23. I was going to write, “Jesus Christ, Nick, sometimes pop music is just pop music!” but that would be incorrect. Pop music is always just pop music. Most kids get over its pseudo-importance by the time they reach adulthood.

  24. Arguing TEAM RED vs TEAM BLUE is like arguing Red Sox or Yankees. They BOTH suck. (Actually the Phillies are the best team in the league). The funny/sad thing is, I’m more likely to get a well thought out, logically reasoned argument in a sports fan forum than in a political forum.

    1. Red Sox or Yankees. They BOTH suck

      Nos. 1 and 2 in their division respectively.

      1. Yeah, we’ll see about that. Rays ain’t done.

      2. Stats? Is that all you have to offer? Maybe I was wrong.

  25. How did you guys get to Zach Weiner of SMBC?



        Watch as these poor people try to make it as the evil Koch brothers are buying our democracy!

  27. Not one Whitesnake reference? Shameful…

  28. WFB was a libertarian.

    u mad?

    1. So is Jeffrey Tucker, and he wants Gregorian chant to make a comeback.

  29. “The truth is, most rock critics, and not a few rock and rollers, could easily find themselves on the side of the Communists that the Plastic People of the Universe were revolting against.”

    I wish any of you were familiar with punk rock, because then you would have noted that it bashes the left as much as it does the right, and it often is hysterically funny while doing so…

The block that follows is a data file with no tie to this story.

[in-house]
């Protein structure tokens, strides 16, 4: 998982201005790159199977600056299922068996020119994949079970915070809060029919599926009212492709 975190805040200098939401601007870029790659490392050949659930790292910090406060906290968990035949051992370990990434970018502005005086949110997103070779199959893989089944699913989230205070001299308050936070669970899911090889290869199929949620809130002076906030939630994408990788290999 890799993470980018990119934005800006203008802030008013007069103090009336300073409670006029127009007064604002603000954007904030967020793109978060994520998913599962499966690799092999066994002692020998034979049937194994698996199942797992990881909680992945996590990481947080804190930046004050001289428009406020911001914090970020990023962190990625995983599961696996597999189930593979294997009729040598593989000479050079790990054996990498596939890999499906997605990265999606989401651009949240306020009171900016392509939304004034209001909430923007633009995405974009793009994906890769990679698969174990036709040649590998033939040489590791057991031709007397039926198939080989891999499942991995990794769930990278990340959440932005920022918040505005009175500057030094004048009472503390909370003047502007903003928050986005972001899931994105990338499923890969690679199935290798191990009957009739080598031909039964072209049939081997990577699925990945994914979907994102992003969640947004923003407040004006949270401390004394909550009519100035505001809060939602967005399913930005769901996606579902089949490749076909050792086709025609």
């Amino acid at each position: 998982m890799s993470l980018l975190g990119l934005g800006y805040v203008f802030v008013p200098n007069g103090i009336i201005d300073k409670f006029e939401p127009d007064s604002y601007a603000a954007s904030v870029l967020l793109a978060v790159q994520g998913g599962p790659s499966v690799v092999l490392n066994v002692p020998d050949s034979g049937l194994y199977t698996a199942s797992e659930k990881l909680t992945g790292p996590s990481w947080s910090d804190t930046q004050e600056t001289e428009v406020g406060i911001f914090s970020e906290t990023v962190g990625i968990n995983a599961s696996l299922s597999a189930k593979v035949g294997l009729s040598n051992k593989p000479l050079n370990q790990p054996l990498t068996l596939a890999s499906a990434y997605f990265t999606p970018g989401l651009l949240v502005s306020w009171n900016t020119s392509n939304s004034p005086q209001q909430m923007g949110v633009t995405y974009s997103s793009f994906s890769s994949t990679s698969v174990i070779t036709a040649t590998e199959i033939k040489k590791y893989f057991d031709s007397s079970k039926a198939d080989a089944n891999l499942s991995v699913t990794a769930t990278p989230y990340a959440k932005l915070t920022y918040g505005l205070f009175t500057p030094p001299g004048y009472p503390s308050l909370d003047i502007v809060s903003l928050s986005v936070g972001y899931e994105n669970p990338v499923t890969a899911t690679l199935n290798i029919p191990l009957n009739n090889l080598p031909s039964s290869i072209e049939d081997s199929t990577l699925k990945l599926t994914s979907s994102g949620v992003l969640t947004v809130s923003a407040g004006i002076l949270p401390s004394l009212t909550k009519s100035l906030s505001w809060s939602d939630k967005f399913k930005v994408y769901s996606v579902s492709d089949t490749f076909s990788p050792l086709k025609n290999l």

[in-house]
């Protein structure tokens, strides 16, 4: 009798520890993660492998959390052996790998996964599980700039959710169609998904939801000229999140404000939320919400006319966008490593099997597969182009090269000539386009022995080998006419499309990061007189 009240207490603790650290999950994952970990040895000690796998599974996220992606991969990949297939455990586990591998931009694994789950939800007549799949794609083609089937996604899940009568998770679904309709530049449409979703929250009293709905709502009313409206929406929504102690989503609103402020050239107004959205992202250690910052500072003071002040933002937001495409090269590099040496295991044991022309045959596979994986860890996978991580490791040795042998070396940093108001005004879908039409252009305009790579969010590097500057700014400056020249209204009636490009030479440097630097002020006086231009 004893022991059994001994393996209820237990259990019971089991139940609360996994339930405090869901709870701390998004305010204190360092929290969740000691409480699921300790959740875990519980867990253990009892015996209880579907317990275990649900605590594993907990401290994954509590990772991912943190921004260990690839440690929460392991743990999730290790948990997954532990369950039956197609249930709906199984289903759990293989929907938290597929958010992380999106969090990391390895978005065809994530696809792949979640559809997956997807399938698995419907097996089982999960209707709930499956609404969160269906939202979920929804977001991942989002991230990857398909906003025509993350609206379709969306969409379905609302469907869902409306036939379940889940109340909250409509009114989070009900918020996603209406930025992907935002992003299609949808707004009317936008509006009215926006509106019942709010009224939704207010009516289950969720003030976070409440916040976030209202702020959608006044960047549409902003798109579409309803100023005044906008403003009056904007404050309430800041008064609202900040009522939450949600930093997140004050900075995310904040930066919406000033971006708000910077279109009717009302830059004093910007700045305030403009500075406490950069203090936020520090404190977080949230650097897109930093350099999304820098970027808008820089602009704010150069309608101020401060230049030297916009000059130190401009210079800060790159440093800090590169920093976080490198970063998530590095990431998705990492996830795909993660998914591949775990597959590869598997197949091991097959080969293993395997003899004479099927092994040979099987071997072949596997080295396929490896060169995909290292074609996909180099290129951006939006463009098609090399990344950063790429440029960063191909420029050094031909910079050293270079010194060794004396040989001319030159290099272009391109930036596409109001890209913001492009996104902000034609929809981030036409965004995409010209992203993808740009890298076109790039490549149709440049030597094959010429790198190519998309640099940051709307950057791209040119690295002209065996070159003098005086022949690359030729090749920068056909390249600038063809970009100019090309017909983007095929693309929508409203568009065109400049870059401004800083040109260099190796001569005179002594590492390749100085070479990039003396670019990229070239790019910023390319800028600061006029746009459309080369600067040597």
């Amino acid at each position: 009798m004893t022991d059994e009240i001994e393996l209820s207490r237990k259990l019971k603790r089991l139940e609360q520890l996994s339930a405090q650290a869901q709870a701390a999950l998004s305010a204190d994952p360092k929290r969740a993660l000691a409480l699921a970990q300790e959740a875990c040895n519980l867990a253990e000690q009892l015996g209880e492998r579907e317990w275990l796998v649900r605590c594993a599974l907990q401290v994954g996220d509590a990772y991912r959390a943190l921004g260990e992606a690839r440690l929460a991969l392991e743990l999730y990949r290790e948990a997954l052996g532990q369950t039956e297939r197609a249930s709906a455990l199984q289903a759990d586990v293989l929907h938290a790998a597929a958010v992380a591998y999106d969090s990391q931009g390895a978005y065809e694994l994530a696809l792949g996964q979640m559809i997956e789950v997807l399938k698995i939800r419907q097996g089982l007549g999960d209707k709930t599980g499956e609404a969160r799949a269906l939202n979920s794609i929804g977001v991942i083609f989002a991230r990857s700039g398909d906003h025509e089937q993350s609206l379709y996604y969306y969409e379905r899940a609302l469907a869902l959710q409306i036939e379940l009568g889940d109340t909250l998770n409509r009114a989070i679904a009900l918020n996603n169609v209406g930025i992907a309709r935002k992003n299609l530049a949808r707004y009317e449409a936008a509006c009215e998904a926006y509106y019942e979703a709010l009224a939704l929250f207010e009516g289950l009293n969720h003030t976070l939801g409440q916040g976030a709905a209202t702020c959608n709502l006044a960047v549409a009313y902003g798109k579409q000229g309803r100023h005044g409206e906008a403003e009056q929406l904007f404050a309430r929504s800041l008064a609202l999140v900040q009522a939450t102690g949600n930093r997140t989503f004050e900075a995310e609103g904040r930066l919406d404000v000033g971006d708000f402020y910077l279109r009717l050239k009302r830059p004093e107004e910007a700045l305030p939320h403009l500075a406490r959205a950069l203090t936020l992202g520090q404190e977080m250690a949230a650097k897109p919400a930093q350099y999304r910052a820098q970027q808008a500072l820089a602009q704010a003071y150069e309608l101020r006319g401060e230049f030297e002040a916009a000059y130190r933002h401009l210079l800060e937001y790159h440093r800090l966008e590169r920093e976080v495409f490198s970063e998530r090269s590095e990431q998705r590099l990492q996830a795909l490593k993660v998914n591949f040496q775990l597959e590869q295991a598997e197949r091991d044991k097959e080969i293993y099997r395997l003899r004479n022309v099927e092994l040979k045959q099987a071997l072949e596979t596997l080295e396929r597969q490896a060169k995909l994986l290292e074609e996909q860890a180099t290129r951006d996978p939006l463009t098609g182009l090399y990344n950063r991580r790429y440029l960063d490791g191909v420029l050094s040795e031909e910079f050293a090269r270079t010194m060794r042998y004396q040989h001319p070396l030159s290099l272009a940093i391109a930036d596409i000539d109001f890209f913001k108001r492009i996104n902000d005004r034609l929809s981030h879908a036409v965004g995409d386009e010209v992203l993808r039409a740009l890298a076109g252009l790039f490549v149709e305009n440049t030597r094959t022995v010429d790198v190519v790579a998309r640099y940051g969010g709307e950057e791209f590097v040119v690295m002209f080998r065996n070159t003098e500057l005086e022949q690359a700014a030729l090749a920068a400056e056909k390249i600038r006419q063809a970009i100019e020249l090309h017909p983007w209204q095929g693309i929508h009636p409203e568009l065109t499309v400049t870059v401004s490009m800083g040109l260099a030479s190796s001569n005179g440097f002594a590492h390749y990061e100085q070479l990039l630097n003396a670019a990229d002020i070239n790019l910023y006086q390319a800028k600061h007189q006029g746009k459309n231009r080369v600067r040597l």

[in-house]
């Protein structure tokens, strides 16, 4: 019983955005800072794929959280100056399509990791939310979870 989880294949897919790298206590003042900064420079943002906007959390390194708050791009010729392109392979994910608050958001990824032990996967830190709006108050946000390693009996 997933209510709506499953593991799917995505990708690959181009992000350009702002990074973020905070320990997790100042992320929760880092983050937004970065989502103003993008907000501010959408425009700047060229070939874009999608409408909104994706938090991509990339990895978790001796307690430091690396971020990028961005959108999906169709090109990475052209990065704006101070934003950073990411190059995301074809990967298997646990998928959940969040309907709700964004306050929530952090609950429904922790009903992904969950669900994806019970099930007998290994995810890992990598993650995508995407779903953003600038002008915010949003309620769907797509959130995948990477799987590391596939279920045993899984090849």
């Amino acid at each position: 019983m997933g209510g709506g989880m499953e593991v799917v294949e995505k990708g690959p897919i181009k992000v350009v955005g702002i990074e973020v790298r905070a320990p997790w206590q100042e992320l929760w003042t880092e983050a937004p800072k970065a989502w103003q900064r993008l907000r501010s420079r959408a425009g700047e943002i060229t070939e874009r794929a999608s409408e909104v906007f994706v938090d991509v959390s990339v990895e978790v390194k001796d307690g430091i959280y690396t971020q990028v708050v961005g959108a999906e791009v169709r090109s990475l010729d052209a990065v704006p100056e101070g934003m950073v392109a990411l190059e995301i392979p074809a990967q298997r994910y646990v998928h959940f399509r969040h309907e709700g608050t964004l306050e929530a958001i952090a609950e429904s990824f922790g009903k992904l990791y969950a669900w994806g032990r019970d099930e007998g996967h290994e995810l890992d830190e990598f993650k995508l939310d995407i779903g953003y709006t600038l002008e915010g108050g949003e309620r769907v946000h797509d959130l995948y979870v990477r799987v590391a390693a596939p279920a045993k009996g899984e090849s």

For example, the Dead Kennedys nightmare scenario about Jerry Brown becoming president “California Uber Alles”

    “Zen Fascists will control you, one hundred percent natural, you will jog for the master race, and always wear a happy face”

    “It’s the suede denim secret police,they have come for your uncool niece”.

  30. If I were running for office, my theme song would be “Hymn of the Seventh Galaxy” by Return to Forever. Fuck the pop stuff. You’ve got to educate the people!

    1. On second thought, Chick Corea’s Scientology affiliation is kind of skeezy, so maybe I’d choose “Meeting of the Spirits” by Mahavishnu Orchestra. John McLaughlin may have been hip-deep in Sri Chinmoy nonsense at the time, but at least that’s sort of charming in a ’70s retro way, and not sinister.

  31. Which is longer, the book itself, or the series of Hit ‘N’ Run posts hawking it?

  32. 125 comments & nobody has expressed any curiosity about his run in with Janet Napolitano?